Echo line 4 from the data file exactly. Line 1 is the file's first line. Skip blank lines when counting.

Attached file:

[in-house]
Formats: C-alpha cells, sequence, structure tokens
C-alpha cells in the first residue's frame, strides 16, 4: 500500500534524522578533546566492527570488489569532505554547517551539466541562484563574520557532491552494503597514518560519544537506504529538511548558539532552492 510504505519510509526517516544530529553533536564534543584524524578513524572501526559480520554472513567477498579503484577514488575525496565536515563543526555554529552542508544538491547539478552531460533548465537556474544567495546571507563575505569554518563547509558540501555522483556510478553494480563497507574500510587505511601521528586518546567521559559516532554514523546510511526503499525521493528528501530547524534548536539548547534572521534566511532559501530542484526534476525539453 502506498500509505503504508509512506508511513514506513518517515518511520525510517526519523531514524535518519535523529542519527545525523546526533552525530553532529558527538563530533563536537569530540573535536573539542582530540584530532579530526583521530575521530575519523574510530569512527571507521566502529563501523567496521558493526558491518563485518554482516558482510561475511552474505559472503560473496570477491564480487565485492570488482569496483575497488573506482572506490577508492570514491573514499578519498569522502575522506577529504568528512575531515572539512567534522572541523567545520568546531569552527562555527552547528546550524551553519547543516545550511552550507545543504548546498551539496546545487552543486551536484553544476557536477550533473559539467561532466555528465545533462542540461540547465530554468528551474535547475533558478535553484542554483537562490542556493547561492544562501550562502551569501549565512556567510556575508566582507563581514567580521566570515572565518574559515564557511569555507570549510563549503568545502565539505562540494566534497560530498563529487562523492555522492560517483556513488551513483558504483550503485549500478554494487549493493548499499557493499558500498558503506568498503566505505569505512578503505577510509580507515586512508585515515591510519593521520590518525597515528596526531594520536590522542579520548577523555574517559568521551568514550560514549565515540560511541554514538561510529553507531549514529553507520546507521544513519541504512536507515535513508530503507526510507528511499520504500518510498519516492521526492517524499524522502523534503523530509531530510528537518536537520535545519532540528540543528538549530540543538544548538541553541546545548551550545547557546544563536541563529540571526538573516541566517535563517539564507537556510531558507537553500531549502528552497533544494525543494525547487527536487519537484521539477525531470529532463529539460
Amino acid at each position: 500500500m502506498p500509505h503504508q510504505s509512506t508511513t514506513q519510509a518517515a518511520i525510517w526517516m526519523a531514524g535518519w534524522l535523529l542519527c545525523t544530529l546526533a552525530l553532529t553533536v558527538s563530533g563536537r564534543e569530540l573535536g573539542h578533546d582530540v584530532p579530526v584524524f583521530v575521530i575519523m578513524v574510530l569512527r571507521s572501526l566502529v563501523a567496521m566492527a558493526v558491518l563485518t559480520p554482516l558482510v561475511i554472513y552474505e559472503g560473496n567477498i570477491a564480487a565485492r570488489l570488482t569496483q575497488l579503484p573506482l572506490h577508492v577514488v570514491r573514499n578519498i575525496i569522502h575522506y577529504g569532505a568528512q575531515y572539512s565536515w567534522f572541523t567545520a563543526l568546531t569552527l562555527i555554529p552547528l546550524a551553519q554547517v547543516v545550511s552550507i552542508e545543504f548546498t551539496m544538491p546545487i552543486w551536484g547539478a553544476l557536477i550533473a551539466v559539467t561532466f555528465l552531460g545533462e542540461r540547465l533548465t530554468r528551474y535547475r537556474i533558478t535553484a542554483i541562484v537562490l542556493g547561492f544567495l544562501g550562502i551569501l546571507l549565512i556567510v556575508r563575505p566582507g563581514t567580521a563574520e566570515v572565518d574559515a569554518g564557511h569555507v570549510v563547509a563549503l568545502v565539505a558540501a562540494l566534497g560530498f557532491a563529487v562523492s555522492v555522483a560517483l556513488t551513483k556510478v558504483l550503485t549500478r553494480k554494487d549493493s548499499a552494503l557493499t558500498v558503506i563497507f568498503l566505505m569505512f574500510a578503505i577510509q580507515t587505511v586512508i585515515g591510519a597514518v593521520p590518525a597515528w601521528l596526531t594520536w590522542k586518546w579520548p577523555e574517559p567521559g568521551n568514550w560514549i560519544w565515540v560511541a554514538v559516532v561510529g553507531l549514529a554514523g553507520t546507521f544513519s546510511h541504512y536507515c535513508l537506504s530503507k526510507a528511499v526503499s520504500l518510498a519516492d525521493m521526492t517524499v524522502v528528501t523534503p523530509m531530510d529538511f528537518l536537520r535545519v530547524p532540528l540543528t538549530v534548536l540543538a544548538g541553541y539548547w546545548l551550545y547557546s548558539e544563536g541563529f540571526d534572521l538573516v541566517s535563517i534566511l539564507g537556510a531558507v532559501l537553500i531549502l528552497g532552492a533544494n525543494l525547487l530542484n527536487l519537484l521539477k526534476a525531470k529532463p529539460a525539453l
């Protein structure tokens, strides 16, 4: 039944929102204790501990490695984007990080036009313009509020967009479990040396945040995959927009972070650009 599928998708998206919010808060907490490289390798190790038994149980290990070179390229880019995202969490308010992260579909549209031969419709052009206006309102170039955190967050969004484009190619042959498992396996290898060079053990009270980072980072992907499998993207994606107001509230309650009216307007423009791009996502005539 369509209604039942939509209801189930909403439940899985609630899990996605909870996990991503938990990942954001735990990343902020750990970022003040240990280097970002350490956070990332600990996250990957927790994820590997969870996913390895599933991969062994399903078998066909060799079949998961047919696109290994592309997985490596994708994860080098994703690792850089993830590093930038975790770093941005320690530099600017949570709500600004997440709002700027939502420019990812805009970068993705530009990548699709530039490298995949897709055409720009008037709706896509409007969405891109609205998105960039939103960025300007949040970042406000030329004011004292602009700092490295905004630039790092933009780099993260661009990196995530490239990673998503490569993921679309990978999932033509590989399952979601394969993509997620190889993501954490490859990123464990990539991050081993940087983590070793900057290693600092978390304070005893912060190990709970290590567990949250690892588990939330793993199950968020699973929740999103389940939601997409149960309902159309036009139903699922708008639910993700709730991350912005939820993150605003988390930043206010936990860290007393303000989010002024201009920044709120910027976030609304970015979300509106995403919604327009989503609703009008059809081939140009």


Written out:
Amino acid at each position: 500500500m502506498p500509505h503504508q510504505s509512506t508511513t514506513q519510509a518517515a518511520i525510517w526517516m526519523a531514524g535518519w534524522l535523529l542519527c545525523t544530529l546526533a552525530l553532529t553533536v558527538s563530533g563536537r564534543e569530540l573535536g573539542h578533546d582530540v584530532p579530526v584524524f583521530v575521530i575519523m578513524v574510530l569512527r571507521s572501526l566502529v563501523a567496521m566492527a558493526v558491518l563485518t559480520p554482516l558482510v561475511i554472513y552474505e559472503g560473496n567477498i570477491a564480487a565485492r570488489l570488482t569496483q575497488l579503484p573506482l572506490h577508492v577514488v570514491r573514499n578519498i575525496i569522502h575522506y577529504g569532505a568528512q575531515y572539512s565536515w567534522f572541523t567545520a563543526l568546531t569552527l562555527i555554529p552547528l546550524a551553519q554547517v547543516v545550511s552550507i552542508e545543504f548546498t551539496m544538491p546545487i552543486w551536484g547539478a553544476l557536477i550533473a551539466v559539467t561532466f555528465l552531460g545533462e542540461r540547465l533548465t530554468r528551474y535547475r537556474i533558478t535553484a542554483i541562484v537562490l542556493g547561492f544567495l544562501g550562502i551569501l546571507l549565512i556567510v556575508r563575505p566582507g563581514t567580521a563574520e566570515v572565518d574559515a569554518g564557511h569555507v570549510v563547509a563549503l568545502v565539505a558540501a562540494l566534497g560530498f557532491a563529487v562523492s555522492v555522483a560517483l556513488t551513483k556510478v558504483l550503485t549500478r553494480k554494487d549493493s548499499a552494503l557493499t558500498v558503506i563497507f568498503l566505505m569505512f574500510a578503505i577510509q580507515t587505511v586512508i585515515g591510519a597514518v593521520p590518525a597515528w601521528l596526531t594520536w590522542k586518546w579520548p577523555e574517559p567521559g568521551n568514550w560514549i560519544w565515540v560511541a554514538v559516532v561510529g553507531l549514529a554514523g553507520t546507521f544513519s546510511h541504512y536507515c535513508l537506504s530503507k526510507a528511499v526503499s520504500l518510498a519516492d525521493m521526492t517524499v524522502v528528501t523534503p523530509m531530510d529538511f528537518l536537520r535545519v530547524p532540528l540543528t538549530v534548536l540543538a544548538g541553541y539548547w546545548l551550545y547557546s548558539e544563536g541563529f540571526d534572521l538573516v541566517s535563517i534566511l539564507g537556510a531558507v532559501l537553500i531549502l528552497g532552492a533544494n525543494l525547487l530542484n527536487l519537484l521539477k526534476a525531470k529532463p529539460a525539453l